Be prepared for this film to make you very angry – not because it is faulty in any way, but because the true story it’s based on, and the way central character Philomena Lee is treated (by the Catholic church, shock, horror), is ghastly, inhumane, and sadly perhaps all too common for girls in her situation at the time concerned – as an effective prisoner in a convent in Ireland forced to watch as her child is given away to a wealthy family for adoption against her will. The film catches up with Philomena (Judi Dench) as an old woman in the present day who has been searching for her son her whole life, when a daughter from a later relationship introduces her to Martin Sixsmith (Steve Coogan – who co-wrote the screenplay along with Jeff Pope, adapting the story from Sixsmith’s novel ‘The Lost Child of Philomena Lee’), a journalist recently made redundant and who, being at a loose end, decides to investigate the case for Philomena and to write an article about the experience for publication.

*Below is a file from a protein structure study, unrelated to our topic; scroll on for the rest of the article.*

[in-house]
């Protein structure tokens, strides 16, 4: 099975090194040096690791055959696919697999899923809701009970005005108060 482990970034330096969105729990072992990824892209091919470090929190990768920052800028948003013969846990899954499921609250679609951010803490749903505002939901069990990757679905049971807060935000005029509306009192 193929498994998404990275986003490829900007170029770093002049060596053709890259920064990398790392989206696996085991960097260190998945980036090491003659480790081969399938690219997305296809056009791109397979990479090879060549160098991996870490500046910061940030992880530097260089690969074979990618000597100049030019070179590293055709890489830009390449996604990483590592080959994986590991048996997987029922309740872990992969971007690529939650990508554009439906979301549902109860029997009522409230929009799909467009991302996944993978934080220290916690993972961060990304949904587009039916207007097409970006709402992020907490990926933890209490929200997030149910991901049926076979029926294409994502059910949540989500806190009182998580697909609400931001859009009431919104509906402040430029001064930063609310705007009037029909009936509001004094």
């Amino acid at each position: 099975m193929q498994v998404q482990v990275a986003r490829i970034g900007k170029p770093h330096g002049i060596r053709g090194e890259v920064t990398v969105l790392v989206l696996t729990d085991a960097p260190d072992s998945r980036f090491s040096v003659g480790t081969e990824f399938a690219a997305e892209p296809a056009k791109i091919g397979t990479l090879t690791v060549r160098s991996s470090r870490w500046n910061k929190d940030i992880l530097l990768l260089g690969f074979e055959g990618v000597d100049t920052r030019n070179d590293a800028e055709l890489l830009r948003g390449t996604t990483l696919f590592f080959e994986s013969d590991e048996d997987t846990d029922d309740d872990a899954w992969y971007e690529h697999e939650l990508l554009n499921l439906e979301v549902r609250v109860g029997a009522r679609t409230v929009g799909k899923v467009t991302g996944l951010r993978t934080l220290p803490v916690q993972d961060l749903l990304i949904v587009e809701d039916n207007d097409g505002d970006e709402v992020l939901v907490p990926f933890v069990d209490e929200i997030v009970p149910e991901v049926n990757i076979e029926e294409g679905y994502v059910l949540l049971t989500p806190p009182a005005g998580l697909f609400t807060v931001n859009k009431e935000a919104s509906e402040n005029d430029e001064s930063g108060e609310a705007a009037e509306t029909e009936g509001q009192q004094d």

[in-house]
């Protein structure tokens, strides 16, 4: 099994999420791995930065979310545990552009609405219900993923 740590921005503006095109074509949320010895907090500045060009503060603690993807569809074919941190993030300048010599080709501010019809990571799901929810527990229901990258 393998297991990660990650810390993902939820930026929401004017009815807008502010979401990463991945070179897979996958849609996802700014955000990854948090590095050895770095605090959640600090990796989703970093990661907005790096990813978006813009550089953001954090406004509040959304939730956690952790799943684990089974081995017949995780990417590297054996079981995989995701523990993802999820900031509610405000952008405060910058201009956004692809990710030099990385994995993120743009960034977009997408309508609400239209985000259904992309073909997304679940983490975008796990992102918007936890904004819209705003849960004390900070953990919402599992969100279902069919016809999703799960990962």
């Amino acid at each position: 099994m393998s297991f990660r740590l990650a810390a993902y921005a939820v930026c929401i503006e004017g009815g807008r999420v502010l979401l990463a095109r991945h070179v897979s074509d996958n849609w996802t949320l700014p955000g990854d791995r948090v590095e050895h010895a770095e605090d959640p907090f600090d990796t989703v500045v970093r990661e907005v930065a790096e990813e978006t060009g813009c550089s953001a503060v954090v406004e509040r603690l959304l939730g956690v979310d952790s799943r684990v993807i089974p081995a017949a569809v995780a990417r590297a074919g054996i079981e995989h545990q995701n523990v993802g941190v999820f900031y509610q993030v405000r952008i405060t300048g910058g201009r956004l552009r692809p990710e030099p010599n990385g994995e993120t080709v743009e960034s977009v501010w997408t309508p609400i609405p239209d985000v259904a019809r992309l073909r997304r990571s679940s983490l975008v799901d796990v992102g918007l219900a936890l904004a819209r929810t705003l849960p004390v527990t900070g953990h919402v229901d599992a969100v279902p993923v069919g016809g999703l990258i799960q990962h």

Here, mixed in with the relation of real events, we find the traditional story arc of Sixsmith from jaded snoot only really interested in getting something into print, to the emotionally involved fighter in Philomena’s corner, and Coogan successfully manages the balancing act of introducing some ameliorating comedy and lightheartedness to the tough storyline. Dench’s Irish accent is one moment spot on, the next wavering, and then it’ll disappear completely, but vocal misgivings aside both leads give very good performances with a script that works overall, is well directed by Stephen Frears (‘Dangerous Liaisons’ 88, ‘High Fidelity’ 00, ‘The Queen’ 06) and a story that is sure to leave its mark on the audience. See ‘Oranges and Sunshine’ (10) for an even more brutal and heart wrenching tale on similar themes, and also the original ‘Bad Lieutenant’ (92) with Harvey Keitel for a similar contrast between the victim and the sympathiser.